A YOUNG golden eagle is thought to have been killed just seven miles from the Scottish Parliament, and its body dumped in the North Sea.

The eagle, named Fred, hatched at a nest site in the Borders in 2017, and was the offspring of the only breeding pair in the region.

Named after the landowner’s grandson, Fred was satellite-tagged in June in a project involving television presenter and naturalist Chris Packham and Dr Ruth Tingaym of Raptor Persecution UK, designed to follow the birds’ movements.

It was hoped the protected raptor would go on to increase the vulnerable breeding population in the Borders, but it disappeared last month in highly suspicious circumstances in the Pentland Hills, just seven miles from Holyrood.

Its tag “suddenly and inexplicably stopped” on January 21, only to resume transmissions three days later when the raptor’s GPS location was shown to be in the North Sea, 10 miles offshore from St Andrews in Fife.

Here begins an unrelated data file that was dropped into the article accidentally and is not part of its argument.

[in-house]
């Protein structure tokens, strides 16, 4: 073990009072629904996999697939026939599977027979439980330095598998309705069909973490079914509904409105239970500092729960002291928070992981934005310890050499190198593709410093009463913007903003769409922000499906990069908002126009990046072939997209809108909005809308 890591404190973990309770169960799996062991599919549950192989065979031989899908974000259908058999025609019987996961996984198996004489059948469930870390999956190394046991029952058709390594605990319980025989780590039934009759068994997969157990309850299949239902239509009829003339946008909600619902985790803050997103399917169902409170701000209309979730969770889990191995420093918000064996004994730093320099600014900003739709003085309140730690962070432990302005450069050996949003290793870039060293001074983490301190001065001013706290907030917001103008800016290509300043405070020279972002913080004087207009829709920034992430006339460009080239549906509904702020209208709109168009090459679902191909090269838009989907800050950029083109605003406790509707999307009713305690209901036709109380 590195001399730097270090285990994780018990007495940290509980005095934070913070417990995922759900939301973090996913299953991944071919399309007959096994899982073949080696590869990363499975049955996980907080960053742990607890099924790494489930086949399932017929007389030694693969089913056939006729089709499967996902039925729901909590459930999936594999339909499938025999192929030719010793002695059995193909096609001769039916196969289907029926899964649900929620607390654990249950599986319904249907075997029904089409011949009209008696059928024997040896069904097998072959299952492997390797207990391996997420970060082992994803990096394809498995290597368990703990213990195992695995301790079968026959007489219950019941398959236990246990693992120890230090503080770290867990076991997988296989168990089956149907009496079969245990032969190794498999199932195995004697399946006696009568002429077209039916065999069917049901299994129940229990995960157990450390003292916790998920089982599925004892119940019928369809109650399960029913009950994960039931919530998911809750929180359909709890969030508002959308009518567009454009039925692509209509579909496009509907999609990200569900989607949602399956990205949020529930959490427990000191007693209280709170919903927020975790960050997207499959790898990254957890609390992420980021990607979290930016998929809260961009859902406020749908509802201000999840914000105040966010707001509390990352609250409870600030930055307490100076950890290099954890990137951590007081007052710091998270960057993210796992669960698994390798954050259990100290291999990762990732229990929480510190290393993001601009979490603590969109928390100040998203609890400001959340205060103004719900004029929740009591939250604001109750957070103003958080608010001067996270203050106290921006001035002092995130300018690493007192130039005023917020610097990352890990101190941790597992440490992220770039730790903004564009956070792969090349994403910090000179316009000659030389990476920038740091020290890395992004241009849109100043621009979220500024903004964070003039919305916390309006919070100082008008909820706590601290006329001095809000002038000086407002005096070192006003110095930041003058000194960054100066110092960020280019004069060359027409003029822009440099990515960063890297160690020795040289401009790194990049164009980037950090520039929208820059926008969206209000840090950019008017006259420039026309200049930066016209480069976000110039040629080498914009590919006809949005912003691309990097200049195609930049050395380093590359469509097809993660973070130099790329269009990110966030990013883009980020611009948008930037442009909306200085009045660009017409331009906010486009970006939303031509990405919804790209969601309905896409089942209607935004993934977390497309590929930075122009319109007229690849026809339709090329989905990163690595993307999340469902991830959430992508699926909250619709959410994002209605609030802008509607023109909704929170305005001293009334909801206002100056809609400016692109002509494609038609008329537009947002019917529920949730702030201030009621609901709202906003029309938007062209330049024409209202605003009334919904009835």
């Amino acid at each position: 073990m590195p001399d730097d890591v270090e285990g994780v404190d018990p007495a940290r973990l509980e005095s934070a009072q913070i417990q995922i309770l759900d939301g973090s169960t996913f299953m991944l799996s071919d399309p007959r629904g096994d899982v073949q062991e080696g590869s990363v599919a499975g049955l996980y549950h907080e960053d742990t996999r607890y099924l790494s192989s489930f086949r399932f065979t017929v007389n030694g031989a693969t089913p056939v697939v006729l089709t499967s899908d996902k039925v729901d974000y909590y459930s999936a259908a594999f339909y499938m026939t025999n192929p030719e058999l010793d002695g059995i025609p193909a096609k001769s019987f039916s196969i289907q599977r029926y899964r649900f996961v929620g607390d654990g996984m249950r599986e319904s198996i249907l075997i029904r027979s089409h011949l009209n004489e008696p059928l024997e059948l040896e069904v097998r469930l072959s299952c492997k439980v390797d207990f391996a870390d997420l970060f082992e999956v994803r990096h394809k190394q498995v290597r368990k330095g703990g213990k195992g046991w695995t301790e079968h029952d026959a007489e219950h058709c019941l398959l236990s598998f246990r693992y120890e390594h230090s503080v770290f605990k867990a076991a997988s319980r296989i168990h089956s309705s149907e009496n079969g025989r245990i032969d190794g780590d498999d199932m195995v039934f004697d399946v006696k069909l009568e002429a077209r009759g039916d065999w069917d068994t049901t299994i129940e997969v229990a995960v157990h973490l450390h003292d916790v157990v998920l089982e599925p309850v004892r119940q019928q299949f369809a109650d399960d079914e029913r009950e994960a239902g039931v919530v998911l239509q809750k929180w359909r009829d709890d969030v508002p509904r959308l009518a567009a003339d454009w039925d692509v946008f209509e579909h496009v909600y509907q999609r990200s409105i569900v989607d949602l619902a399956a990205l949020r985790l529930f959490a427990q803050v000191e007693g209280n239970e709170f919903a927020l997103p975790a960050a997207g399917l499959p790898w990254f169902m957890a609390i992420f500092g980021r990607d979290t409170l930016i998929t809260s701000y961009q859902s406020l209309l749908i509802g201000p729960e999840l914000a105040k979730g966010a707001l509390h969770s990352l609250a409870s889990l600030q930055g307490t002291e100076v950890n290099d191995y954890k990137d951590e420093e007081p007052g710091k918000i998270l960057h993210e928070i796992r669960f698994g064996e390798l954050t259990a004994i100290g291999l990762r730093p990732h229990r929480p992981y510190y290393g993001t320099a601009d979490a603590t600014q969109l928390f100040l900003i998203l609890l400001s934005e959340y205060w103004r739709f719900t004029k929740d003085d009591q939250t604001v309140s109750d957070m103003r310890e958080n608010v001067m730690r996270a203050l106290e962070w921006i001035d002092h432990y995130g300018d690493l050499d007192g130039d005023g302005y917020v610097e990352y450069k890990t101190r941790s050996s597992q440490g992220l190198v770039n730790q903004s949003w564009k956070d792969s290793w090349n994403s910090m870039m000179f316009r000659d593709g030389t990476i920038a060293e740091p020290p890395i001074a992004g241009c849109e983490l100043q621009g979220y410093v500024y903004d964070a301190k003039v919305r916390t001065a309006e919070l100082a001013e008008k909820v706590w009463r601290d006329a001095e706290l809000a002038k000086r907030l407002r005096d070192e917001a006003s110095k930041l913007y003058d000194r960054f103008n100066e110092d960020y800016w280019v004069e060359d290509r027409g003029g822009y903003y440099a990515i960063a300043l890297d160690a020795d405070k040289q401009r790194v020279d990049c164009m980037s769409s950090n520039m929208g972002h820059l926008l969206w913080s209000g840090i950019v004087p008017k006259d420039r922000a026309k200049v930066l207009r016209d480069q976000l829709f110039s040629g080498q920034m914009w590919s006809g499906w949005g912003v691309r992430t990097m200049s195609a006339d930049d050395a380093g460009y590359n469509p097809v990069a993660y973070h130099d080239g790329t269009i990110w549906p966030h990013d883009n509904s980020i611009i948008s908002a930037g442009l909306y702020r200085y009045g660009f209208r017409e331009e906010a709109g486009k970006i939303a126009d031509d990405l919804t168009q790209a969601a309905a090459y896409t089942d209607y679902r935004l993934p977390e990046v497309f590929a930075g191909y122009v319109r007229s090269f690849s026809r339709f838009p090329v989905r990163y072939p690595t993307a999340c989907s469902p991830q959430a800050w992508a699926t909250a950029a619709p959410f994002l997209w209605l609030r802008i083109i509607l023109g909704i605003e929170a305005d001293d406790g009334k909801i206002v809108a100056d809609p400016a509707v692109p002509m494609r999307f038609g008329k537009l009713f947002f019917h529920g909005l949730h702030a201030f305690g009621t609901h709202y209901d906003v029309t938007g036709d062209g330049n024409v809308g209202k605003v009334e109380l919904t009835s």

Campaigner Packham described the loss so close to the seat of Scottish Government as “shocking” and expressed fears for the reintroduction of the species to the south of Scotland.

He said: “What’s truly shocking about this case is it didn’t take place in a remote Highland glen miles from anywhere, but in a stone’s throw of Edinburgh, right under the noses of the Scottish Government.”